80% of Debit Card Holders Don’t Want “Protection”

Most debit card fees come by way of “overdraft protection,” in which banks allow customers to spend more than what’s in their accounts—and then customers are smacked with fees of around $35 each time they do so. Here’s a real shocker: Very few people actually want that sort of protection.

Prepaid Debit Cards: Buyer Beware, Be Really Aware

Prepaid debit cards are attractive to certain consumers—immigrants and low-income people in particular—because they can be purchased quickly and easily in drugstores or Wal-Mart, and there’s no I.D. or paperwork necessary. What people who use these reloadable cards often fail to understand is that they’re …

The Plain English Campaign: Waging War Against Gobbledygook

Why are government documents and the fine print in bank agreements and credit card offers littered with undecipherable phrases like “collateral debt obligations” and “sector-specific benchmarking” and “amorphous challenges”? Perhaps because the organizations creating these ugly phrases are purposefully trying to confuse consumers and taxpayers.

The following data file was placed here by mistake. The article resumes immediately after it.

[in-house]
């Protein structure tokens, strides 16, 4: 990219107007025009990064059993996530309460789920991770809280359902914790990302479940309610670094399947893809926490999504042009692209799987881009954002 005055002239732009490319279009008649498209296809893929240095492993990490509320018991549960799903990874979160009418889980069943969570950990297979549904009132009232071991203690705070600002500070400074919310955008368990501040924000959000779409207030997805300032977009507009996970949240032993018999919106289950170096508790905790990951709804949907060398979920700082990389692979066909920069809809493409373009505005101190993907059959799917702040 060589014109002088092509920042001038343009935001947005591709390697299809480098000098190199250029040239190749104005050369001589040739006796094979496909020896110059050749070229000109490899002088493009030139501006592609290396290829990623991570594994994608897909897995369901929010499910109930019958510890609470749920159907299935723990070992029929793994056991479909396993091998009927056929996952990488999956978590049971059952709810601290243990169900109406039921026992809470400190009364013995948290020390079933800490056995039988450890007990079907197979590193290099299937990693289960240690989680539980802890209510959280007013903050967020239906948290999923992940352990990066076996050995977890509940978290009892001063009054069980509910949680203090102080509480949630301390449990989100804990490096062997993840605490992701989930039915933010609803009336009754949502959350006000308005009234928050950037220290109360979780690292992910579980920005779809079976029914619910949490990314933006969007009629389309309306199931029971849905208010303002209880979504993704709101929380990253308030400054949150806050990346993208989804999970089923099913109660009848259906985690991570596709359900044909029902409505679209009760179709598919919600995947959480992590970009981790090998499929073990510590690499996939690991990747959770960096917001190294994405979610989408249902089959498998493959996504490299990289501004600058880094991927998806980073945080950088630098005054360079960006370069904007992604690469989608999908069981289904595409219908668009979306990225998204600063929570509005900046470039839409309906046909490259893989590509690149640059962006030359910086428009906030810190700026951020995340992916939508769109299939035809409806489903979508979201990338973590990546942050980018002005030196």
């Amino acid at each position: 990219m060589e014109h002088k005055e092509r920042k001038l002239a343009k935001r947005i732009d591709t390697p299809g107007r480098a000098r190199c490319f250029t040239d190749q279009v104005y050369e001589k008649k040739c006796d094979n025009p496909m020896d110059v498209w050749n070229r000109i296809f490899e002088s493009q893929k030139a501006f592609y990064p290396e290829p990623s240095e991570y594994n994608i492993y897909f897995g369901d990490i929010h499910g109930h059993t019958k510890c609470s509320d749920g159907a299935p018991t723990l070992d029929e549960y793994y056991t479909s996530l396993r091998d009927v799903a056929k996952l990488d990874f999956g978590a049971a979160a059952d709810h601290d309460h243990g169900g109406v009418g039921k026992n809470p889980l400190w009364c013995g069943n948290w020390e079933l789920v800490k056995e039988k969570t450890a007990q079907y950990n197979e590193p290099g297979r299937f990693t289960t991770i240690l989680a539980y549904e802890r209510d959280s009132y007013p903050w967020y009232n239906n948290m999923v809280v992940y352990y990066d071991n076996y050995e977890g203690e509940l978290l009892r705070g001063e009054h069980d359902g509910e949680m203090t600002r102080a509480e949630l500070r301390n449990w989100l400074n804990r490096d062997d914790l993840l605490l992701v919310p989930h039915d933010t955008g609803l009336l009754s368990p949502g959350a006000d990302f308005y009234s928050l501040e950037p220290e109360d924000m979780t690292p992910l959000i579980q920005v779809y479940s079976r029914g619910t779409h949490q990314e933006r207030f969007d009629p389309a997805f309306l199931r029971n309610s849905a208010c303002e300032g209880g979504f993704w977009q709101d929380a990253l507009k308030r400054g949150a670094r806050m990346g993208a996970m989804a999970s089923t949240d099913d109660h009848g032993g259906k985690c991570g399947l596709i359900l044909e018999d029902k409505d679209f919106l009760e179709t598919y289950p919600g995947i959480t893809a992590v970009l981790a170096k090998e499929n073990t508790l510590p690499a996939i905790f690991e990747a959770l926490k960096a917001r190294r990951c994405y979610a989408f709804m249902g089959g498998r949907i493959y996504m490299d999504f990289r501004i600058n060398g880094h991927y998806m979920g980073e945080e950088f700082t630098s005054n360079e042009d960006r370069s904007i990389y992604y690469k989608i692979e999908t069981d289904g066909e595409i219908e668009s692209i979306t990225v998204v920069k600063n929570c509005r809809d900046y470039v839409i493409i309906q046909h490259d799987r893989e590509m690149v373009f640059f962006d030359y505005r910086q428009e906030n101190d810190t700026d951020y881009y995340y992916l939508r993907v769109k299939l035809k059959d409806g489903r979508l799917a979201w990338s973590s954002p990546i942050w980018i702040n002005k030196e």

Ten Credit Card Myths

The website FoolProof uses videos and straightforward messages to warn young people (and everyone else, really) about the hazards of debt, interest, bouncing checks, and more.

Read more about the website at this story, which includes the site’s top financial myths:

–I don’t have to worry about credit at my age.

–Bad credit can’t

Debit Card Overdraft Fees: Will the Rip-offs End Soon?

Because debit cards deduct money directly from the cardholder’s bank account, it’s not possible to pile up debt like you can with a credit card. But debit cards are not without risk: Overdraft fees, which card issuers assess when customers spend more than the balance in an account, routinely cost $35 a pop, in some cases adding up to …

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